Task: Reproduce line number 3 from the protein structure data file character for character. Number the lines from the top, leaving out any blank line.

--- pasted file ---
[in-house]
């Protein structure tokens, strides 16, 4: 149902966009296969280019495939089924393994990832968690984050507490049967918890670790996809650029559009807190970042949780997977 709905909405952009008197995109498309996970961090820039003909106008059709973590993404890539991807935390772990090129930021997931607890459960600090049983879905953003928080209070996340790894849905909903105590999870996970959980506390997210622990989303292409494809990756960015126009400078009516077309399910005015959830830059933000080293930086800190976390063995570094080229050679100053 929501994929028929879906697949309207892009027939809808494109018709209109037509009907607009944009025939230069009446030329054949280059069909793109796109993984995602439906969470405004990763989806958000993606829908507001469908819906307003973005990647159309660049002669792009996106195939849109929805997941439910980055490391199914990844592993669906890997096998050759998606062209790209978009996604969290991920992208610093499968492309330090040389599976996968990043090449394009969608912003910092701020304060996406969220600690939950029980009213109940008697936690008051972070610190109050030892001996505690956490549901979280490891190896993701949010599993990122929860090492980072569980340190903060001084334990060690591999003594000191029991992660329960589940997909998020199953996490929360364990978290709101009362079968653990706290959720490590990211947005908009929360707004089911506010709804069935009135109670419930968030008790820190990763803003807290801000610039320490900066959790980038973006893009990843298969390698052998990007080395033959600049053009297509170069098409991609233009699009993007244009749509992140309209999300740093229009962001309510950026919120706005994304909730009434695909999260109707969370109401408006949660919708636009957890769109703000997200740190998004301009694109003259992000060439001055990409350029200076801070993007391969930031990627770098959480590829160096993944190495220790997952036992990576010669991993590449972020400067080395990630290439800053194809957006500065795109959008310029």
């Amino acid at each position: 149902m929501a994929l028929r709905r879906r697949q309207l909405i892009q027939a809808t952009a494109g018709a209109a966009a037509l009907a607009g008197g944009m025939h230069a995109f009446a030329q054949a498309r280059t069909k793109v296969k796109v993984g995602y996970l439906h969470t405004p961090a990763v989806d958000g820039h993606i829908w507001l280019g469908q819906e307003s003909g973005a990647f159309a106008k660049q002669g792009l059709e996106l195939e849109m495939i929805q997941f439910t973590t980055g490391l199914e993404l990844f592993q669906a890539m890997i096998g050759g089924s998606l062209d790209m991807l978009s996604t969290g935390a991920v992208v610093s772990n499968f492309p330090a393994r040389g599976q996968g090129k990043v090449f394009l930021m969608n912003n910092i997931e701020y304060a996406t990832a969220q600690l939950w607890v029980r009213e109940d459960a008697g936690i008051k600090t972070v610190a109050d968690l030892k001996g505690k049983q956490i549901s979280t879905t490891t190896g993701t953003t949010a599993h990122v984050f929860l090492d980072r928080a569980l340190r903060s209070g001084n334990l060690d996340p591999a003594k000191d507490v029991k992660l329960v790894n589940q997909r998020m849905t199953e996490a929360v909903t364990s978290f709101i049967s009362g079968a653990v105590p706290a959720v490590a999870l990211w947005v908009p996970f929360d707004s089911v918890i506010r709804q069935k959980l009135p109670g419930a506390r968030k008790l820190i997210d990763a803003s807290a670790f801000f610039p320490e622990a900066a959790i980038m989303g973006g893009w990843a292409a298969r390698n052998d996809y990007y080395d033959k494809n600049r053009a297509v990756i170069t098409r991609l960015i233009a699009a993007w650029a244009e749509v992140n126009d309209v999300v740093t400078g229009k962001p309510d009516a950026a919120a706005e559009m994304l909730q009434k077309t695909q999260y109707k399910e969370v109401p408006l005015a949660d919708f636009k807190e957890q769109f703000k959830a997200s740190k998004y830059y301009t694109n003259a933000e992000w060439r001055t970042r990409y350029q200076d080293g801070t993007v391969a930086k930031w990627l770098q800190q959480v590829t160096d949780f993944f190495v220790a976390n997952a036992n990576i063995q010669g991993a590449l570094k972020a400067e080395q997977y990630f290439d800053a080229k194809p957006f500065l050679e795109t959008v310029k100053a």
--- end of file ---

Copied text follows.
């Amino acid at each position: 149902m929501a994929l028929r709905r879906r697949q309207l909405i892009q027939a809808t952009a494109g018709a209109a966009a037509l009907a607009g008197g944009m025939h230069a995109f009446a030329q054949a498309r280059t069909k793109v296969k796109v993984g995602y996970l439906h969470t405004p961090a990763v989806d958000g820039h993606i829908w507001l280019g469908q819906e307003s003909g973005a990647f159309a106008k660049q002669g792009l059709e996106l195939e849109m495939i929805q997941f439910t973590t980055g490391l199914e993404l990844f592993q669906a890539m890997i096998g050759g089924s998606l062209d790209m991807l978009s996604t969290g935390a991920v992208v610093s772990n499968f492309p330090a393994r040389g599976q996968g090129k990043v090449f394009l930021m969608n912003n910092i997931e701020y304060a996406t990832a969220q600690l939950w607890v029980r009213e109940d459960a008697g936690i008051k600090t972070v610190a109050d968690l030892k001996g505690k049983q956490i549901s979280t879905t490891t190896g993701t953003t949010a599993h990122v984050f929860l090492d980072r928080a569980l340190r903060s209070g001084n334990l060690d996340p591999a003594k000191d507490v029991k992660l329960v790894n589940q997909r998020m849905t199953e996490a929360v909903t364990s978290f709101i049967s009362g079968a653990v105590p706290a959720v490590a999870l990211w947005v908009p996970f929360d707004s089911v918890i506010r709804q069935k959980l009135p109670g419930a506390r968030k008790l820190i997210d990763a803003s807290a670790f801000f610039p320490e622990a900066a959790i980038m989303g973006g893009w990843a292409a298969r390698n052998d996809y990007y080395d033959k494809n600049r053009a297509v990756i170069t098409r991609l960015i233009a699009a993007w650029a244009e749509v992140n126009d309209v999300v740093t400078g229009k962001p309510d009516a950026a919120a706005e559009m994304l909730q009434k077309t695909q999260y109707k399910e969370v109401p408006l005015a949660d919708f636009k807190e957890q769109f703000k959830a997200s740190k998004y830059y301009t694109n003259a933000e992000w060439r001055t970042r990409y350029q200076d080293g801070t993007v391969a930086k930031w990627l770098q800190q959480v590829t160096d949780f993944f190495v220790a976390n997952a036992n990576i063995q010669g991993a590449l570094k972020a400067e080395q997977y990630f290439d800053a080229k194809p957006f500065l050679e795109t959008v310029k100053a």